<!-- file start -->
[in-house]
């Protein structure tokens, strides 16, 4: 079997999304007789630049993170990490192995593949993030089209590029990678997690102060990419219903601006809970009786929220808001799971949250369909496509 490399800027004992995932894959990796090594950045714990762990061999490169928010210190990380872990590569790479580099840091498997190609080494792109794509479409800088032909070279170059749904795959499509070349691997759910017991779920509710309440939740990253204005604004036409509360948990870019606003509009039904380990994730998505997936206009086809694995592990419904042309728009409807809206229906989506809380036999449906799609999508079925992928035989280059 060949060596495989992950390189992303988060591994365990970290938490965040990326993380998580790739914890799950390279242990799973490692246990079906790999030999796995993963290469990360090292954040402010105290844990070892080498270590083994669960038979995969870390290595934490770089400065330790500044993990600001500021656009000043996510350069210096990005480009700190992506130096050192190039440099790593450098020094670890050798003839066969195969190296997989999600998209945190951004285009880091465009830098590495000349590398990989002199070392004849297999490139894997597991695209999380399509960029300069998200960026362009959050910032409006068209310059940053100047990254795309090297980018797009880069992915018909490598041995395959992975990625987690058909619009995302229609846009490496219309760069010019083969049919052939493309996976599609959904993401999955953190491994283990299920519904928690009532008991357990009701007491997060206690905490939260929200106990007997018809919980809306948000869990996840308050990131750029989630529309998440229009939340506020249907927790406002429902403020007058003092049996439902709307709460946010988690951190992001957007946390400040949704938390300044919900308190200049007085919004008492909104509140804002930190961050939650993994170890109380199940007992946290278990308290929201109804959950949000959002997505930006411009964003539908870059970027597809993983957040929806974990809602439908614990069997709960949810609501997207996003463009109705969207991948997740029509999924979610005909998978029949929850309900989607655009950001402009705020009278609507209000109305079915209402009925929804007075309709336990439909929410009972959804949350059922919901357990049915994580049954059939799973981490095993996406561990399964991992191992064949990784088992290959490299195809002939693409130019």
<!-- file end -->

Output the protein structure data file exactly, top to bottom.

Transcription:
[in-house]
């Protein structure tokens, strides 16, 4: 079997999304007789630049993170990490192995593949993030089209590029990678997690102060990419219903601006809970009786929220808001799971949250369909496509 490399800027004992995932894959990796090594950045714990762990061999490169928010210190990380872990590569790479580099840091498997190609080494792109794509479409800088032909070279170059749904795959499509070349691997759910017991779920509710309440939740990253204005604004036409509360948990870019606003509009039904380990994730998505997936206009086809694995592990419904042309728009409807809206229906989506809380036999449906799609999508079925992928035989280059 060949060596495989992950390189992303988060591994365990970290938490965040990326993380998580790739914890799950390279242990799973490692246990079906790999030999796995993963290469990360090292954040402010105290844990070892080498270590083994669960038979995969870390290595934490770089400065330790500044993990600001500021656009000043996510350069210096990005480009700190992506130096050192190039440099790593450098020094670890050798003839066969195969190296997989999600998209945190951004285009880091465009830098590495000349590398990989002199070392004849297999490139894997597991695209999380399509960029300069998200960026362009959050910032409006068209310059940053100047990254795309090297980018797009880069992915018909490598041995395959992975990625987690058909619009995302229609846009490496219309760069010019083969049919052939493309996976599609959904993401999955953190491994283990299920519904928690009532008991357990009701007491997060206690905490939260929200106990007997018809919980809306948000869990996840308050990131750029989630529309998440229009939340506020249907927790406002429902403020007058003092049996439902709307709460946010988690951190992001957007946390400040949704938390300044919900308190200049007085919004008492909104509140804002930190961050939650993994170890109380199940007992946290278990308290929201109804959950949000959002997505930006411009964003539908870059970027597809993983957040929806974990809602439908614990069997709960949810609501997207996003463009109705969207991948997740029509999924979610005909998978029949929850309900989607655009950001402009705020009278609507209000109305079915209402009925929804007075309709336990439909929410009972959804949350059922919901357990049915994580049954059939799973981490095993996406561990399964991992191992064949990784088992290959490299195809002939693409130019």